Food-related and delivery tech businesses have been seeing a huge wave of customer demand in the last few weeks as people on lockdown turn to them to buy necessary supplies (see also: the big funding round for meal kit delivery service Gousto announced earlier today). But that rising tide has not lifted all boats. Many restaurants have had to shut down, and those trying to stay open have had to reconsider how they run their businesses (and if it’s even worth the effort at all).
And that’s having a subsequent impact in turn on those who supply restaurants, which are also finding out that they need to reconsider and adapt what they do, too. Today, a Berlin-based startup called Choco, which has built ordering software for restaurants and their suppliers, is announcing $30.2 million in fresh funding led by Coatue Management, with participation also from Bessemer Venture Partners, Atlantic Labs, Target Global and Greyhound. The funding puts Choco’s valuation at just under $250 million, Daniel Khachab, Choco’s CEO and founder, said in an interview.
He added that the startup plans to use the funds to continue building out its technology and customer base, as well as to adapt to the current market with more initiatives to help its customers stay in business (more on that below) across the 17 markets where it operates, which include Germany, France, Spain, the Netherlands, Austria, Belgium, Brazil, and the United States.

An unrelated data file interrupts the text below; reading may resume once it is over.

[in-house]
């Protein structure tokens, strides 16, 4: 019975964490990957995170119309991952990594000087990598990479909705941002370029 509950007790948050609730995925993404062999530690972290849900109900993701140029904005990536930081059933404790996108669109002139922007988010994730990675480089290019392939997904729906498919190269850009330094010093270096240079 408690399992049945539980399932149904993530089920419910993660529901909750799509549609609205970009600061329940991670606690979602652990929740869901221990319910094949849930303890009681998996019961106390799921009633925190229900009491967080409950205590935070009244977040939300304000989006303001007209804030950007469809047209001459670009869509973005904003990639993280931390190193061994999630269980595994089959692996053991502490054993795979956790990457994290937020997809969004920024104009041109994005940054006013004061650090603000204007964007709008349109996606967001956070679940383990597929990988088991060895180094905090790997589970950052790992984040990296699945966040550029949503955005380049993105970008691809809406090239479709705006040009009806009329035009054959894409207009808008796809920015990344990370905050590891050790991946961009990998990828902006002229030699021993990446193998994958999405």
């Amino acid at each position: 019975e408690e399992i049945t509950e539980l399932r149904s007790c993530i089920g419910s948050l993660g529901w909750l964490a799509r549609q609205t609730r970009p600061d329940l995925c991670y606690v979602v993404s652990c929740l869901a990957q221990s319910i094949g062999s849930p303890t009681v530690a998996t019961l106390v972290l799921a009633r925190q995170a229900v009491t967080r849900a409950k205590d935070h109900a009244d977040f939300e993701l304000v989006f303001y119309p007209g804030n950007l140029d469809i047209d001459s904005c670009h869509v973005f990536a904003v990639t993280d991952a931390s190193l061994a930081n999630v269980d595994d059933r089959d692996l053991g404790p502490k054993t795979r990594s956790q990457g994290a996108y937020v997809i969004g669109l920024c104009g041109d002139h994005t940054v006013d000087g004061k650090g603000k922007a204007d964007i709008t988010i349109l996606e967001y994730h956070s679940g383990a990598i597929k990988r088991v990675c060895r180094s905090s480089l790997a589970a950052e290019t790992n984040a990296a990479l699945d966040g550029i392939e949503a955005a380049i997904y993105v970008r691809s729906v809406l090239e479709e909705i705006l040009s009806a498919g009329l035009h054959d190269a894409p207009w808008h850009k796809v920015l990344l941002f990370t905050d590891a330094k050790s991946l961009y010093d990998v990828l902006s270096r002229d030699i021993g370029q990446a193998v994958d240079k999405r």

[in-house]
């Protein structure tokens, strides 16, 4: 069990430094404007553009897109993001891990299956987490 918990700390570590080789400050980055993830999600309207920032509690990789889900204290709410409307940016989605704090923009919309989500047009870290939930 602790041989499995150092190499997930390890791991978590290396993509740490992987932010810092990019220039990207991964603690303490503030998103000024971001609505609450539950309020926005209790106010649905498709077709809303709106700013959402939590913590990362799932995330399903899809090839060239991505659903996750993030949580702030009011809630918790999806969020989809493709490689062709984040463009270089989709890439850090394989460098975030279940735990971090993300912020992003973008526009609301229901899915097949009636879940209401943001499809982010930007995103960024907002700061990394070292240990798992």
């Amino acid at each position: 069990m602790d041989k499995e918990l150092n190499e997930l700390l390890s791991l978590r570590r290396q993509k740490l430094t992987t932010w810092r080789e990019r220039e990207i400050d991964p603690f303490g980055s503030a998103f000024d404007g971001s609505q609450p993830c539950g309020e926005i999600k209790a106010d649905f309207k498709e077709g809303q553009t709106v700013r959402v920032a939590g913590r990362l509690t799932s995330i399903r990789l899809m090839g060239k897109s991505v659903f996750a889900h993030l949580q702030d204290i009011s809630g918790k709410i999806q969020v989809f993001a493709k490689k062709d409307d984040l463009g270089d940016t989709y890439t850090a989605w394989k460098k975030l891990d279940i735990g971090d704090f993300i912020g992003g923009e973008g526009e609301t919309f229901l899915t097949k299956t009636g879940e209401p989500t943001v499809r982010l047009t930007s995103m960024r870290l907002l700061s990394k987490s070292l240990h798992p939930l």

The funding is notable not just because of the big names of the backers. Coatue is a prolific investor that has put money into the the biggest startups of our time, including Uber, Instacart, DoorDash and RebelFoods (and that’s just looking at a small selection of startups adjacent to Choco’s business; the wider list has a lot of breadth). It’s also notable because of the timing.
It was less than six months ago that Choco raised its Series A of $33.5 million, and even though it is only getting officially announced today, Khachab said this round actually “shortly before all this hit,” he said, referring to the novel coronavirus pandemic.
“This was an opportunistic raise because we wanted to work with Coatue and Dan Rose,” the former Amazon and Facebook exec who is now chairman of Coatue. “We were able to partner on great terms.” Indeed, the company was valued at just over $100 million in its Series A according to PitchBook data, representing a doubling of its valuation. While it wasn’t strictly needed for the company, “it enables us to expand more geographically, to focus on Europe and the US, and offer more functionality,” he added. “it also means that we have more financial stability in a crisis.”
That crisis has indeed hit the restaurant industry that Choco serves with its food tech hard. While those that were already running strong delivery or takeout businesses are likely forging ahead, others have had to rethink and consider how they could fit their services into that model.